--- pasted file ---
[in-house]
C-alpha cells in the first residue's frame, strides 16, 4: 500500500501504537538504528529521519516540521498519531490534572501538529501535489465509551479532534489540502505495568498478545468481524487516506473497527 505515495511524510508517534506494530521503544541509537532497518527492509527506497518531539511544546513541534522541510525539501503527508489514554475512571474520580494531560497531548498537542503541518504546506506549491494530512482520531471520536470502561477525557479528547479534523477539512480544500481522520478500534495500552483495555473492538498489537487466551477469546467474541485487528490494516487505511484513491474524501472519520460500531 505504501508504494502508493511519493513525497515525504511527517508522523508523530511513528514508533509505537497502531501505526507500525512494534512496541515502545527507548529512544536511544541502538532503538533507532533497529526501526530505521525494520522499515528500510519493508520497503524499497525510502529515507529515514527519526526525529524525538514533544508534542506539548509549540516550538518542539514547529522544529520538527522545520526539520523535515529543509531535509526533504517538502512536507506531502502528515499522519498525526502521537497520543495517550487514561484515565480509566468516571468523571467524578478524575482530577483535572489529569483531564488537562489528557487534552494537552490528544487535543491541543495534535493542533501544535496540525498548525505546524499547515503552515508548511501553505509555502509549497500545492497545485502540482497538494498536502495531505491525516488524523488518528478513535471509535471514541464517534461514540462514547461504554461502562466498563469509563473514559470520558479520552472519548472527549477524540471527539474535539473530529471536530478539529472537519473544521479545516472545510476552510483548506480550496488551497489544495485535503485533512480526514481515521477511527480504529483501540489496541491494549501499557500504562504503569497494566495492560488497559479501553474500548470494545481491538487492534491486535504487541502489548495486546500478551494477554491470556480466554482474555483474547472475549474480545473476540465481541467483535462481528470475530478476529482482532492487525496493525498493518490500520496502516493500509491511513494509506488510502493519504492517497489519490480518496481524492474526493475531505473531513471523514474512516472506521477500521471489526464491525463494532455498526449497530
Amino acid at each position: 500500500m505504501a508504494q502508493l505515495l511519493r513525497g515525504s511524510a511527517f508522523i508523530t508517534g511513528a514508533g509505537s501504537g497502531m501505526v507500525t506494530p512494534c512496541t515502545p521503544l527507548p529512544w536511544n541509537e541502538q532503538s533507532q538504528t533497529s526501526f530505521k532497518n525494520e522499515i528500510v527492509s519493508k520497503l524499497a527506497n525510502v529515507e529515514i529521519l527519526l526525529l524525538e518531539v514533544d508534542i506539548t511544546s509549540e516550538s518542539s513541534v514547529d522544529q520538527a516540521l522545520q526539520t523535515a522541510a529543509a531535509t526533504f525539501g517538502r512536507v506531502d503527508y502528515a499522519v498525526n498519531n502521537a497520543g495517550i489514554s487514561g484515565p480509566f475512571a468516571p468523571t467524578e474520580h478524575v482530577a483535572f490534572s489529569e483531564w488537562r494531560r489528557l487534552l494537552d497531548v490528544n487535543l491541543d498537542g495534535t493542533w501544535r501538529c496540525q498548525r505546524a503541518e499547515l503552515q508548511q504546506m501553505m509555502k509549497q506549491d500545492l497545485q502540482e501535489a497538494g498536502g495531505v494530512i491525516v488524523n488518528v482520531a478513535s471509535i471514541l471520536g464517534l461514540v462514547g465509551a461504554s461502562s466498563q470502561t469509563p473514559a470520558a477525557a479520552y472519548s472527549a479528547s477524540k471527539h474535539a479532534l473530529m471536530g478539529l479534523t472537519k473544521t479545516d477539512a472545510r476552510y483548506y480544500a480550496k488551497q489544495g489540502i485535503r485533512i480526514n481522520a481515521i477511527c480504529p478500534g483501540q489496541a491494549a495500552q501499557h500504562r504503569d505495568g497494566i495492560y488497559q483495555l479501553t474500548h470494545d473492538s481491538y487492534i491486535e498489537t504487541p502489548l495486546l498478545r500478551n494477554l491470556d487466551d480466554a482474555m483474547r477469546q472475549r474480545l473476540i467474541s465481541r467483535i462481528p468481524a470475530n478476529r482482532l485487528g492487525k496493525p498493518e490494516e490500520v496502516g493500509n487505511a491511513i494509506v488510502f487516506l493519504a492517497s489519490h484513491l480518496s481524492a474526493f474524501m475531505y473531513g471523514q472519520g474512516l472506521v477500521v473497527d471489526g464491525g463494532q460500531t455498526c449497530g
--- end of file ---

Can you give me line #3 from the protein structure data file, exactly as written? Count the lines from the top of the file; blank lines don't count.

Amino acid at each position: 500500500m505504501a508504494q502508493l505515495l511519493r513525497g515525504s511524510a511527517f508522523i508523530t508517534g511513528a514508533g509505537s501504537g497502531m501505526v507500525t506494530p512494534c512496541t515502545p521503544l527507548p529512544w536511544n541509537e541502538q532503538s533507532q538504528t533497529s526501526f530505521k532497518n525494520e522499515i528500510v527492509s519493508k520497503l524499497a527506497n525510502v529515507e529515514i529521519l527519526l526525529l524525538e518531539v514533544d508534542i506539548t511544546s509549540e516550538s518542539s513541534v514547529d522544529q520538527a516540521l522545520q526539520t523535515a522541510a529543509a531535509t526533504f525539501g517538502r512536507v506531502d503527508y502528515a499522519v498525526n498519531n502521537a497520543g495517550i489514554s487514561g484515565p480509566f475512571a468516571p468523571t467524578e474520580h478524575v482530577a483535572f490534572s489529569e483531564w488537562r494531560r489528557l487534552l494537552d497531548v490528544n487535543l491541543d498537542g495534535t493542533w501544535r501538529c496540525q498548525r505546524a503541518e499547515l503552515q508548511q504546506m501553505m509555502k509549497q506549491d500545492l497545485q502540482e501535489a497538494g498536502g495531505v494530512i491525516v488524523n488518528v482520531a478513535s471509535i471514541l471520536g464517534l461514540v462514547g465509551a461504554s461502562s466498563q470502561t469509563p473514559a470520558a477525557a479520552y472519548s472527549a479528547s477524540k471527539h474535539a479532534l473530529m471536530g478539529l479534523t472537519k473544521t479545516d477539512a472545510r476552510y483548506y480544500a480550496k488551497q489544495g489540502i485535503r485533512i480526514n481522520a481515521i477511527c480504529p478500534g483501540q489496541a491494549a495500552q501499557h500504562r504503569d505495568g497494566i495492560y488497559q483495555l479501553t474500548h470494545d473492538s481491538y487492534i491486535e498489537t504487541p502489548l495486546l498478545r500478551n494477554l491470556d487466551d480466554a482474555m483474547r477469546q472475549r474480545l473476540i467474541s465481541r467483535i462481528p468481524a470475530n478476529r482482532l485487528g492487525k496493525p498493518e490494516e490500520v496502516g493500509n487505511a491511513i494509506v488510502f487516506l493519504a492517497s489519490h484513491l480518496s481524492a474526493f474524501m475531505y473531513g471523514q472519520g474512516l472506521v477500521v473497527d471489526g464491525g463494532q460500531t455498526c449497530g